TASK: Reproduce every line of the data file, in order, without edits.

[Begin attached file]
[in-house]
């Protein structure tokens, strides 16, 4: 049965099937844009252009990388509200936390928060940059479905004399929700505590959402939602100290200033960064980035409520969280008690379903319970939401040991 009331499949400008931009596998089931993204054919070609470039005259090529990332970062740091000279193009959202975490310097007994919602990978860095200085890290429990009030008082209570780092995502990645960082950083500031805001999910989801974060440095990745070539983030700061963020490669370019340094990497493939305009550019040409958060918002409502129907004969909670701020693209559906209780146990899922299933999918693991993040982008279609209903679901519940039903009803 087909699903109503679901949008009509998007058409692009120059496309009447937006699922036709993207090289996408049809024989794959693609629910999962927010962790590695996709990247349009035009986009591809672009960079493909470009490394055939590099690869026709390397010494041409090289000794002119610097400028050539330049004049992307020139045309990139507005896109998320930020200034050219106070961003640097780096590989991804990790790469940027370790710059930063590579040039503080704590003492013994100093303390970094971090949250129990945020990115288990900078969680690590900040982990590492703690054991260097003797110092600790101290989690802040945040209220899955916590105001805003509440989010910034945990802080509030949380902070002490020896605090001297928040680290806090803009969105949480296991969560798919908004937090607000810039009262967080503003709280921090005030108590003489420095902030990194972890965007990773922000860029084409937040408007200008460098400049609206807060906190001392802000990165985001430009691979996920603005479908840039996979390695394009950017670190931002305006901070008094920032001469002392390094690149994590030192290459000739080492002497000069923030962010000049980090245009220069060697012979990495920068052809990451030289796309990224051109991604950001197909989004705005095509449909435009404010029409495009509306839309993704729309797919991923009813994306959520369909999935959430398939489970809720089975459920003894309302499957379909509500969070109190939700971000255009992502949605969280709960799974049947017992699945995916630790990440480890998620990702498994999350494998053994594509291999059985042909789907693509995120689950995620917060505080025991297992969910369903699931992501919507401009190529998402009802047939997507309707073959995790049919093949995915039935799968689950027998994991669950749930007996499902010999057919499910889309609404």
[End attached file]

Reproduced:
[in-house]
């Protein structure tokens, strides 16, 4: 049965099937844009252009990388509200936390928060940059479905004399929700505590959402939602100290200033960064980035409520969280008690379903319970939401040991 009331499949400008931009596998089931993204054919070609470039005259090529990332970062740091000279193009959202975490310097007994919602990978860095200085890290429990009030008082209570780092995502990645960082950083500031805001999910989801974060440095990745070539983030700061963020490669370019340094990497493939305009550019040409958060918002409502129907004969909670701020693209559906209780146990899922299933999918693991993040982008279609209903679901519940039903009803 087909699903109503679901949008009509998007058409692009120059496309009447937006699922036709993207090289996408049809024989794959693609629910999962927010962790590695996709990247349009035009986009591809672009960079493909470009490394055939590099690869026709390397010494041409090289000794002119610097400028050539330049004049992307020139045309990139507005896109998320930020200034050219106070961003640097780096590989991804990790790469940027370790710059930063590579040039503080704590003492013994100093303390970094971090949250129990945020990115288990900078969680690590900040982990590492703690054991260097003797110092600790101290989690802040945040209220899955916590105001805003509440989010910034945990802080509030949380902070002490020896605090001297928040680290806090803009969105949480296991969560798919908004937090607000810039009262967080503003709280921090005030108590003489420095902030990194972890965007990773922000860029084409937040408007200008460098400049609206807060906190001392802000990165985001430009691979996920603005479908840039996979390695394009950017670190931002305006901070008094920032001469002392390094690149994590030192290459000739080492002497000069923030962010000049980090245009220069060697012979990495920068052809990451030289796309990224051109991604950001197909989004705005095509449909435009404010029409495009509306839309993704729309797919991923009813994306959520369909999935959430398939489970809720089975459920003894309302499957379909509500969070109190939700971000255009992502949605969280709960799974049947017992699945995916630790990440480890998620990702498994999350494998053994594509291999059985042909789907693509995120689950995620917060505080025991297992969910369903699931992501919507401009190529998402009802047939997507309707073959995790049919093949995915039935799968689950027998994991669950749930007996499902010999057919499910889309609404």